Sounds pretty fancy-schmancy, right? Well, I’m going to tell you a secret. Cuisine bonne femme means that the recipe has roots in thrifty French household practices, not restaurant food. It’s what you might have eating in someone’s home. It may be pureed to give it some body and creaminess, but it was made from the odds and ends of veggies that needed to be used up before they spoiled. The elegance comes from the simplicity.

Make a miripoix–chop up some celery, carrot, and onion. Saute in some butter or olive oil until soft, then add the broth and the the little treasures that you found in the drawers. You may add some rice or pasta. Adjust the amount of broth accordingly. Add salt and pepper to taste, maybe a bay leaf. Just let it simmer until the veggies are done. You may puree part of it as discussed above.    

This would work great as a first course, or with some cheese or hummus and crackers for a main. Or a salad. The possibilities are endless.

The Road Without a Map

Today is a snow day, one of respite and rest.

I hope. Please, Great Mystery, let it be both.

Last week felt like swimming though a tsunami of grief. Since the beginning of February,  social media friends and one who lives locally had to take the sad and sacred walk to the Rainbow Bridge with their companions. I wept, sent (((hugs))), hugged in real life. Along with the tidal wave of grief came ripples of anger–anger at the diseases that claimed some of them, at the aging process, at untenable circumstances.

Orion made his passage from lymphoma at 13 1/2. Nothing, between his age and his heart condition, could be done, and even if he were eligible, was I willing to put him through hell for six months of questionable quality of life. He wound down, still insisting on two walks a day at his favorite park until he lost the ability to walk. I stayed on the floor next to him until the very end. That was the weekend before Memorial Day.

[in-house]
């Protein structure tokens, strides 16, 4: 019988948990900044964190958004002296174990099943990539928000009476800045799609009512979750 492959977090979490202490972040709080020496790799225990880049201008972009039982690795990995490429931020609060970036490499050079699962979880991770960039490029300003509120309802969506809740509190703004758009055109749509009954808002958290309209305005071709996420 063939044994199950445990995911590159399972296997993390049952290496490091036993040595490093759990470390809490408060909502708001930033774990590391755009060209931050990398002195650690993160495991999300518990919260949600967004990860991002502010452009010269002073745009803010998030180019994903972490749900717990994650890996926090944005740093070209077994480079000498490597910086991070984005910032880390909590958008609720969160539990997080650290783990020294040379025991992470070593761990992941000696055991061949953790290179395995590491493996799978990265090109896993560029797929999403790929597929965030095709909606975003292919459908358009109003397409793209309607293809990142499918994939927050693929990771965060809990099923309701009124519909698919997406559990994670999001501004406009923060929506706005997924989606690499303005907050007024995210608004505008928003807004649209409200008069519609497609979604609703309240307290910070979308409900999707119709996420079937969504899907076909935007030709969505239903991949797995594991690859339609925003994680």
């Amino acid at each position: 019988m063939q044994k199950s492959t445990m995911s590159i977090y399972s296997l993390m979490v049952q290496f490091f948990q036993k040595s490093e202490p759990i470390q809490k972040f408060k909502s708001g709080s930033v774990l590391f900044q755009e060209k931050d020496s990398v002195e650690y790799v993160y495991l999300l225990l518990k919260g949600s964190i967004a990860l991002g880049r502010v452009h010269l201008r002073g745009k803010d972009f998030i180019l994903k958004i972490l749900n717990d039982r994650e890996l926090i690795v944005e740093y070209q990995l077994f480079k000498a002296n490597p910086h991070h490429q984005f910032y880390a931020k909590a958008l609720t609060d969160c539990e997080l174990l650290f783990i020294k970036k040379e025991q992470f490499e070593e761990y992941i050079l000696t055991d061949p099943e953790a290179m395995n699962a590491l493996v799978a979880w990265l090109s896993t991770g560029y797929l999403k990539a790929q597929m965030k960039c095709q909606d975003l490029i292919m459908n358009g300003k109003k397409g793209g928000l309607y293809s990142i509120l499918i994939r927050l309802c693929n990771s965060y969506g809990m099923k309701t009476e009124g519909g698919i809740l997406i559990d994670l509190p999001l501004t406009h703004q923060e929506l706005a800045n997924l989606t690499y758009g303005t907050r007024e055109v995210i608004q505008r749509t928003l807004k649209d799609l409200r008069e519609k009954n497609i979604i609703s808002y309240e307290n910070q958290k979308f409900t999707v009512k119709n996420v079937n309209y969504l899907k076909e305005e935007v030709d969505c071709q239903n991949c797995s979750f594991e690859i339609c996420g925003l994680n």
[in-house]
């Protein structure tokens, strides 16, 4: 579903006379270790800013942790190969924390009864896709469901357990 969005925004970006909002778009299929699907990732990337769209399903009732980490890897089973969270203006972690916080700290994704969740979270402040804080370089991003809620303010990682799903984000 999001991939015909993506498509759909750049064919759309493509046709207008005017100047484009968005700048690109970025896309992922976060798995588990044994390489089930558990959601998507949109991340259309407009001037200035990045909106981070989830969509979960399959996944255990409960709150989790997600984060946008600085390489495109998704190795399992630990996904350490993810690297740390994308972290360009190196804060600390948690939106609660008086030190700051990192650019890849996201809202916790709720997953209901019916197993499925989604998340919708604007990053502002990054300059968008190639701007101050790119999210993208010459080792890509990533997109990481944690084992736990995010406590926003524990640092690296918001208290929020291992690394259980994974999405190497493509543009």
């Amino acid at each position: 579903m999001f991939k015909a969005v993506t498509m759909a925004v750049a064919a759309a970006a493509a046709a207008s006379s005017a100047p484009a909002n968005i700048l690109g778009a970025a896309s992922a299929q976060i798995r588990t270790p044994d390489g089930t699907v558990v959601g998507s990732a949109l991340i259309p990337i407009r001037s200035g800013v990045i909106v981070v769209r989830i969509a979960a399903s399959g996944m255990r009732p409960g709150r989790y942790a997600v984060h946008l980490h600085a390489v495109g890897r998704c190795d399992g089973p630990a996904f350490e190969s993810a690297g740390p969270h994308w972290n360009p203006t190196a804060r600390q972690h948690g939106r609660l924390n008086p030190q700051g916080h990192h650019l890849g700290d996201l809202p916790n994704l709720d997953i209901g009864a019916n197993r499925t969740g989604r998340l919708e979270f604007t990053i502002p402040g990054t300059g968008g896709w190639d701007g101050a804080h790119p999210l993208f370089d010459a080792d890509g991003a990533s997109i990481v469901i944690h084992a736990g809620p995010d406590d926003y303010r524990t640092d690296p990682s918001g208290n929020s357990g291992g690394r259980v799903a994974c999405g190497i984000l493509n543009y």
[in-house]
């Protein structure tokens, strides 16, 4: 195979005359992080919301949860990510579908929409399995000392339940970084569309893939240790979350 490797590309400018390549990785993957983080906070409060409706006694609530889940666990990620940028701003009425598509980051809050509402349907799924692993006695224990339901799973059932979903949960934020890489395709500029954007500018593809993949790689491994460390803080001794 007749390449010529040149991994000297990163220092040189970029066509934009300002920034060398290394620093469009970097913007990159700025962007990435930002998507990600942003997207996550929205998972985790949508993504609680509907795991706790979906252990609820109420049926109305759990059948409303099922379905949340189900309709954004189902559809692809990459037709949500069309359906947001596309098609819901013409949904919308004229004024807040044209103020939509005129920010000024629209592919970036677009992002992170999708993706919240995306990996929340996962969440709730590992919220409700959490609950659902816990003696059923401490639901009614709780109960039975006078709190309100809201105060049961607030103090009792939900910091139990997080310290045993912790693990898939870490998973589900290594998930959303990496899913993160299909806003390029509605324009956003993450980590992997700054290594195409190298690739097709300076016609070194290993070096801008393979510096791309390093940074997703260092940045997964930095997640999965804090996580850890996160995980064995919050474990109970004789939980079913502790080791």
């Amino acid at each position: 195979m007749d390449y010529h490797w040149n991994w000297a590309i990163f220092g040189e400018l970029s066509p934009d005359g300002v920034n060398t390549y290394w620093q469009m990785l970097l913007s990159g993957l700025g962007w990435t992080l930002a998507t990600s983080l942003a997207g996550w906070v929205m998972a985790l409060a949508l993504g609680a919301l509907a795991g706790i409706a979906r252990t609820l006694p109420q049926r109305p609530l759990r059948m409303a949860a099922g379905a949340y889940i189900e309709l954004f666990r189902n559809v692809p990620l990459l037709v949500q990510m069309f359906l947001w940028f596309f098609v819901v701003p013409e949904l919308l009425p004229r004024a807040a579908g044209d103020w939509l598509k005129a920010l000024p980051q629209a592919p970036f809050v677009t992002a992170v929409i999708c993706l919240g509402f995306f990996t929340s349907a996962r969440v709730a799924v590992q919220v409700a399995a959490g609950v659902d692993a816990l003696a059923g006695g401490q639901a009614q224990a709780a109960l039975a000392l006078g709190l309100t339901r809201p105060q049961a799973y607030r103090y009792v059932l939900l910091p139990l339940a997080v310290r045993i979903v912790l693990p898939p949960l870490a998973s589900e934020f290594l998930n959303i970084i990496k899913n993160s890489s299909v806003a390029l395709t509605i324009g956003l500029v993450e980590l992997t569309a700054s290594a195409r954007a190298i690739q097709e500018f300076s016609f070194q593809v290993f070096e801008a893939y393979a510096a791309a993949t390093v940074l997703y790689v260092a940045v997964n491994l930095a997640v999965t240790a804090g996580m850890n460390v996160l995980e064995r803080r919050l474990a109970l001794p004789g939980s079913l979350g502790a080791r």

I spent that summer trying to keep walking, breathing, doing yoga, anything to stumble into the new normal through the fog of shock and grief. Labor Day brought the light that dissipated the mist. I went to the Fox Valley Folk Festival. As I sat beneath a tree enjoying a hummus wrap for lunch, I realized that I was still here, that I still felt the old maple’s support behind my back, and that the sky was still blue. I sighed, and just sat for a while. 

Later that week, I dreamed that I heard Orion at the back door. When he wanted to come in, he would let us know with a deep “wooooooof.” As I approached the door I saw the most exquisite chestnut and white puppy between his front paws.

When Oakley and I adopted each other, I found out that he’d been born that week. He was scrawny and semi-feral and had a lot of un-adorable moments, but what teenager doesn’t? With the grace of a good trainer, we moved through the challenges. 

Oaks walked me as I finally surfaced on Sunday. The clear sky hinted at spring.

I still occasionally find my nocturnal wakings smeared with the last vestiges of guilt and grief over Orion. …switched vets sooner…recognized grain allergies earlier….titered sooner or not done as many vaccs…I should have hosed him off more often to get rid of the runoff from the neighboring farm…and then Oakley’s snoring jolts me back to the present. The questions about grain based food and doubts about vaccines had only recently started to surface in the collective questioning. 

Perhaps the objective of the grief process is not so much one of getting everything sewn up into a tidy bundle. Perhaps, instead, it is a question of acknowledging the holes, accepting that they will shrink and settle over time, but still be there. 

Oakley snuffled the old snow edging the trail at the crossroads. He tilted his head upwards, and sniffed the air. We walked off to the right, into the wooded portion, not sure of trail conditions, but knowing that we would get to its end in t